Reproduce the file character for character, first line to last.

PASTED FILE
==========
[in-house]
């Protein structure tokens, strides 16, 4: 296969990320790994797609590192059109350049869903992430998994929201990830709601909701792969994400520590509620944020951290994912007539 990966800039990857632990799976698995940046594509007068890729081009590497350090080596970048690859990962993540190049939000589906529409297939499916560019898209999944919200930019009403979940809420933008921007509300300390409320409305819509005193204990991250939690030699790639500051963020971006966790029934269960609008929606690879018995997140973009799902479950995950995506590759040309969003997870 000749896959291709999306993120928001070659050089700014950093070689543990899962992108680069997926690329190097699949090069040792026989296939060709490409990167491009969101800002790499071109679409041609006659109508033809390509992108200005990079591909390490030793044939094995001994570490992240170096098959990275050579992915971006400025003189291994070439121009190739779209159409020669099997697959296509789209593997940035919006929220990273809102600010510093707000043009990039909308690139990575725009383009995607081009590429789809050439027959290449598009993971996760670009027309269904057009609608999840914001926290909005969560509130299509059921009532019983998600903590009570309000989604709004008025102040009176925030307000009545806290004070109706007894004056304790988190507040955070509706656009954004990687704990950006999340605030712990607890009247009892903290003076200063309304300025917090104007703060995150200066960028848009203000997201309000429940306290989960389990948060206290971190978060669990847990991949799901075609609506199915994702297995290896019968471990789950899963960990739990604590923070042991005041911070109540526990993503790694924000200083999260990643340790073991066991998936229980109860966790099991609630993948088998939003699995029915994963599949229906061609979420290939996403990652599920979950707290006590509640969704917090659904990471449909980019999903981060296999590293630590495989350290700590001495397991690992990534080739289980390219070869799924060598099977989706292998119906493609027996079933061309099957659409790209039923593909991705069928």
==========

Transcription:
[in-house]
């Protein structure tokens, strides 16, 4: 296969990320790994797609590192059109350049869903992430998994929201990830709601909701792969994400520590509620944020951290994912007539 990966800039990857632990799976698995940046594509007068890729081009590497350090080596970048690859990962993540190049939000589906529409297939499916560019898209999944919200930019009403979940809420933008921007509300300390409320409305819509005193204990991250939690030699790639500051963020971006966790029934269960609008929606690879018995997140973009799902479950995950995506590759040309969003997870 000749896959291709999306993120928001070659050089700014950093070689543990899962992108680069997926690329190097699949090069040792026989296939060709490409990167491009969101800002790499071109679409041609006659109508033809390509992108200005990079591909390490030793044939094995001994570490992240170096098959990275050579992915971006400025003189291994070439121009190739779209159409020669099997697959296509789209593997940035919006929220990273809102600010510093707000043009990039909308690139990575725009383009995607081009590429789809050439027959290449598009993971996760670009027309269904057009609608999840914001926290909005969560509130299509059921009532019983998600903590009570309000989604709004008025102040009176925030307000009545806290004070109706007894004056304790988190507040955070509706656009954004990687704990950006999340605030712990607890009247009892903290003076200063309304300025917090104007703060995150200066960028848009203000997201309000429940306290989960389990948060206290971190978060669990847990991949799901075609609506199915994702297995290896019968471990789950899963960990739990604590923070042991005041911070109540526990993503790694924000200083999260990643340790073991066991998936229980109860966790099991609630993948088998939003699995029915994963599949229906061609979420290939996403990652599920979950707290006590509640969704917090659904990471449909980019999903981060296999590293630590495989350290700590001495397991690992990534080739289980390219070869799924060598099977989706292998119906493609027996079933061309099957659409790209039923593909991705069928």